Alternate suggestion: Treat a panic attack like any other medical emergency. Listen to what the person is telling you. Get them water if they need it. It helps me if someone rubs my back a little. If you’re in over your head, don’t hesitate to call 911 (or whatever the emergency services number is where you are). But please, take the person seriously. Mental health deserves the same respect as physical health.


CREDIT [X]  [X]

Voldemort rose to power in 1997. He destroyed all records of muggle borns. Therefore, all muggle borns that would have been younger than 11 at the time of his takeover would never have gotten their letters because he’s an evil wizard and destroyed our records. The Ministry is still in the process of finding all muggle borns.

centaurette:

angstier:

createyourself42:

HARRY POTTER FANS, YOUR LETTERS ARE STILL OUT THERE. HAVE FAITH!

image

If I had to define hope to someone, I would show them this post.

driving-an-impala-in-isengard:

actualholidaybakery:

ehretha:

A tip from your favorite nurse
(that’d be me)
Always have eggs in your fridge
You just never know when someone will split their head open
Or cut their finger while cooking
And so on
See that membrane there?
While the blood is gushing - hold pressure and crack open an egg
Peel that there membrane off and put it on the wound (continue holding pressure)
The membrane will harden and keep the wound closed until you can get to the ER for stitches
If you even need them that is
Nature: 1, Band aids: 0
You’re welcome.

I did some research on this (because I do that now, fucking science get out) and it seems that this was done in the early 1900s somewhat frequently. It was used as a way to treat just about any kind of skin wound, from burn to cut to in at least one case an ulcer. It actually helps the wound heal not by preventing blood loss but by replacing part of the skin tissue and helping it grow.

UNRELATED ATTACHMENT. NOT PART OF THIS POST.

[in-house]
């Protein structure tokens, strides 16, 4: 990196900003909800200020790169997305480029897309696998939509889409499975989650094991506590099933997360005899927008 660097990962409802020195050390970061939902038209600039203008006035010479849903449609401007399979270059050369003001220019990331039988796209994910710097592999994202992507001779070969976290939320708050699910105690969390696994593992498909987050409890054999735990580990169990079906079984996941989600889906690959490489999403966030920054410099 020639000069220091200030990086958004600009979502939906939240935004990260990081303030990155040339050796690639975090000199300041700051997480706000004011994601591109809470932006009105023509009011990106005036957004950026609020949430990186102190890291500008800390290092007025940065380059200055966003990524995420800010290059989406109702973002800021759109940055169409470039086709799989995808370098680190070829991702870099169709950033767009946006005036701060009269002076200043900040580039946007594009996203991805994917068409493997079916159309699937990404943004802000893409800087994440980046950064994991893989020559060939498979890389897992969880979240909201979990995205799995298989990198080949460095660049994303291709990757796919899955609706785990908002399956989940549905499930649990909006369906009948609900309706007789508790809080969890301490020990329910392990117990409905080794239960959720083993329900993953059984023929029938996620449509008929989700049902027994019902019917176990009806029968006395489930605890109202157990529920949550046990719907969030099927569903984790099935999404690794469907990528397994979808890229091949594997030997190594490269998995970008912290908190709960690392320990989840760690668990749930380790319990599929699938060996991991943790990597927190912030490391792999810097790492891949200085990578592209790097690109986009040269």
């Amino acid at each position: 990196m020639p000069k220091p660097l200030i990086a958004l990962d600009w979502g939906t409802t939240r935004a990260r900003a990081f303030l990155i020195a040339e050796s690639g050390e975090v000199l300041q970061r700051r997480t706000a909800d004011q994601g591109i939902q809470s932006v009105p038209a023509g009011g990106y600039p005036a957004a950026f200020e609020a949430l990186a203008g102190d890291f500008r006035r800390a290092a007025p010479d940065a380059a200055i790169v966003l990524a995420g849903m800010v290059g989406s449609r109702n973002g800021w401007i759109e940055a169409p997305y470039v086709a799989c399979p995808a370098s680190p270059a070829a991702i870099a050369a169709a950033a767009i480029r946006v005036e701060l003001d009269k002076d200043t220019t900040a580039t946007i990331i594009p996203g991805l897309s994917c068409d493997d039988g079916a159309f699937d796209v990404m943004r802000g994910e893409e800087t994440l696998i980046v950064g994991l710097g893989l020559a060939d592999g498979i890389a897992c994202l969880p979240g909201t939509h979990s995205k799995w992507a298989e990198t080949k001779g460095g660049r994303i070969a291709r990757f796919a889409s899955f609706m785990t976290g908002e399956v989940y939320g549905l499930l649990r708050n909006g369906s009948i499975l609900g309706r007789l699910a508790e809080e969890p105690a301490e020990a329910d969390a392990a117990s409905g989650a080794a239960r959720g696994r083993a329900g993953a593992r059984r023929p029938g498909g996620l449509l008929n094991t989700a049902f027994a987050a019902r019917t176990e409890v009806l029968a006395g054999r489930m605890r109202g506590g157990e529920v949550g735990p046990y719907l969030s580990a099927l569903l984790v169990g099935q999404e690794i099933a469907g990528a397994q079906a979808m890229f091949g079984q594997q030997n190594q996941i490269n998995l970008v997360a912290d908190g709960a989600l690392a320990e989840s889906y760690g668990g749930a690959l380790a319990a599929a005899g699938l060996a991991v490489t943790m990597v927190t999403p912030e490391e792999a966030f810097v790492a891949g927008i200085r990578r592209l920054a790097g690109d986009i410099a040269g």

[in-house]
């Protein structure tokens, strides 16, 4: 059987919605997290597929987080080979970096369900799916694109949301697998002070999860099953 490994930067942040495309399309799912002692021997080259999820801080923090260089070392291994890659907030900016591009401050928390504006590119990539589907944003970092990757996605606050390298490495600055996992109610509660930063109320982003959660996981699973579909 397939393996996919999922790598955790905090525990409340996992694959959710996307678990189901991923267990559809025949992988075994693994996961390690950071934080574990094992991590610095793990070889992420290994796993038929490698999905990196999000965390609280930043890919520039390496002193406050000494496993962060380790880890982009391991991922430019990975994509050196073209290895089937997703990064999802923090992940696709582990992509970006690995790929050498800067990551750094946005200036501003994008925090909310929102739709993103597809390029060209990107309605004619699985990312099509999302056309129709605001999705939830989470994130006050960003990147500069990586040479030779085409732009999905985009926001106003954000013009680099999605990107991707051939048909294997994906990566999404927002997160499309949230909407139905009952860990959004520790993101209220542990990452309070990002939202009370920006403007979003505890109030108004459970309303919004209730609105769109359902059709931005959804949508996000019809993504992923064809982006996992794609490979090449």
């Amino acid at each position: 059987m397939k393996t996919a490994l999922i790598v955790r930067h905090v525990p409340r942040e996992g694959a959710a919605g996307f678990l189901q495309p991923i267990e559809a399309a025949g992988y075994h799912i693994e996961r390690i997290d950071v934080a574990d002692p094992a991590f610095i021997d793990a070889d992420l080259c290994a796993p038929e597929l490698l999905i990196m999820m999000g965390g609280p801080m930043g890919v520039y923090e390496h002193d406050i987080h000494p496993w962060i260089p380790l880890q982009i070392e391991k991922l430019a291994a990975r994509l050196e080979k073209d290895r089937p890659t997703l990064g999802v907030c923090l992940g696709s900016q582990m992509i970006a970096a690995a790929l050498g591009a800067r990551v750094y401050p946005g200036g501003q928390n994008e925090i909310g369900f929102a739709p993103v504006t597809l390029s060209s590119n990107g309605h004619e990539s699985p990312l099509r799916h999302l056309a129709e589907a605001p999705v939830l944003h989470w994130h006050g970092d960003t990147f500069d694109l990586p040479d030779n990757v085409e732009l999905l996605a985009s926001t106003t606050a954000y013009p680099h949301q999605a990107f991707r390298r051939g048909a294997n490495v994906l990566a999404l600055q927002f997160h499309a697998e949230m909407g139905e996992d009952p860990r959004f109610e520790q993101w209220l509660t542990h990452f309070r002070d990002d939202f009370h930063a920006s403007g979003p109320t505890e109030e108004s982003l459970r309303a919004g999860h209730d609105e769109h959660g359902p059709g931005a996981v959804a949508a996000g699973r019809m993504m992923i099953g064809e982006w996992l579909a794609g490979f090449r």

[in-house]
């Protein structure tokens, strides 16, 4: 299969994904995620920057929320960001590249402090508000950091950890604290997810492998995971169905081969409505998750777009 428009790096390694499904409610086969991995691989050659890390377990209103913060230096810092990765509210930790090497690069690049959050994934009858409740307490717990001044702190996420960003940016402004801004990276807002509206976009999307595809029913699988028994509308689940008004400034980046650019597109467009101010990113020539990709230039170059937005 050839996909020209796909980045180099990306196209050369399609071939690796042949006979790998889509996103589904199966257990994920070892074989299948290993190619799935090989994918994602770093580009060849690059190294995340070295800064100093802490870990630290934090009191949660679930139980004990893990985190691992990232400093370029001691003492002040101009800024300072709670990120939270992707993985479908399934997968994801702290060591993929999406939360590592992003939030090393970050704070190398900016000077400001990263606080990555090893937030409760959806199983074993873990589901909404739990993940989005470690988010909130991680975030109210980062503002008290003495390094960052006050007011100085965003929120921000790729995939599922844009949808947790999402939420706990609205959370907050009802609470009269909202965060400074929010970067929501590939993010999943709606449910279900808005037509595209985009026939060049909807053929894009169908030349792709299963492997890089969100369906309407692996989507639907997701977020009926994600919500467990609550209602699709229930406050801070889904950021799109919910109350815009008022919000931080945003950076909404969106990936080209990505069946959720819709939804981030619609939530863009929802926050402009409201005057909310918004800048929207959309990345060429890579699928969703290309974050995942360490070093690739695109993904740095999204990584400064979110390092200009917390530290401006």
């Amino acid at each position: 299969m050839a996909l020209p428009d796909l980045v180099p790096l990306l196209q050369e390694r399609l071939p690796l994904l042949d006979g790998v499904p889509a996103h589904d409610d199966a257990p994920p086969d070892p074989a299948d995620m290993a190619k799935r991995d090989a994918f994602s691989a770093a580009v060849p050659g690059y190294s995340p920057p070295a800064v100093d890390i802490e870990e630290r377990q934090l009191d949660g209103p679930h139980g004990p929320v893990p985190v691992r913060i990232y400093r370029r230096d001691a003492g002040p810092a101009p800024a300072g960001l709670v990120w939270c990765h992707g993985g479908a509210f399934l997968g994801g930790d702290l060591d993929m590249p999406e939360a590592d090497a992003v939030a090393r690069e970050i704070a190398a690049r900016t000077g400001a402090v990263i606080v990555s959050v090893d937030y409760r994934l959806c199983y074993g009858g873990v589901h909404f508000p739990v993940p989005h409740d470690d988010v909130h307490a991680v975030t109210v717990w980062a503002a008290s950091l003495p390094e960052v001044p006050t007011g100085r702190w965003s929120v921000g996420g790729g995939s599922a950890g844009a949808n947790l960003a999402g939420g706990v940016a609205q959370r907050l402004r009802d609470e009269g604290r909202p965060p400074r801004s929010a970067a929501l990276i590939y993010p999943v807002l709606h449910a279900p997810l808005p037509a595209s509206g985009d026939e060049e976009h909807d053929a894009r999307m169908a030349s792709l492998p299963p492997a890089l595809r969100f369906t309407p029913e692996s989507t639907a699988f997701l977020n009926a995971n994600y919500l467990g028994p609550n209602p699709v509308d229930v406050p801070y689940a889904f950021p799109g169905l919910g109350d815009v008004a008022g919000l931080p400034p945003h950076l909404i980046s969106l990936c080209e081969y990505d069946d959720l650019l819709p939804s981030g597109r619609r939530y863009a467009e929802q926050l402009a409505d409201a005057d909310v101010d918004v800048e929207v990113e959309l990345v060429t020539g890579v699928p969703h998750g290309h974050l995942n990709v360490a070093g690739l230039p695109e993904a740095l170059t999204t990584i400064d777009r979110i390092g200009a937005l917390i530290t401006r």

It also helps in healing scars and reducing their visibility.
Whoah science.
Neato.
Supercool.

driving-an-impala-in-isengard:

actualholidaybakery:

ehretha:

A tip from your favorite nurse

(that’d be me)

Always have eggs in your fridge

You just never know when someone will split their head open

Or cut their finger while cooking

And so on

See that membrane there?

While the blood is gushing - hold pressure and crack open an egg

Peel that there membrane off and put it on the wound (continue holding pressure)

The membrane will harden and keep the wound closed until you can get to the ER for stitches

If you even need them that is

Nature: 1, Band aids: 0

You’re welcome.

I did some research on this (because I do that now, fucking science get out) and it seems that this was done in the early 1900s somewhat frequently. It was used as a way to treat just about any kind of skin wound, from burn to cut to in at least one case an ulcer. It actually helps the wound heal not by preventing blood loss but by replacing part of the skin tissue and helping it grow.

It also helps in healing scars and reducing their visibility.

Whoah science.

Neato.

Supercool.

image

justinspoliticalcorner:

45 years ago today, Neil Armstrong became the 1st man to ever walk on the moon.

justinspoliticalcorner:

45 years ago today, Neil Armstrong became the 1st man to ever walk on the moon.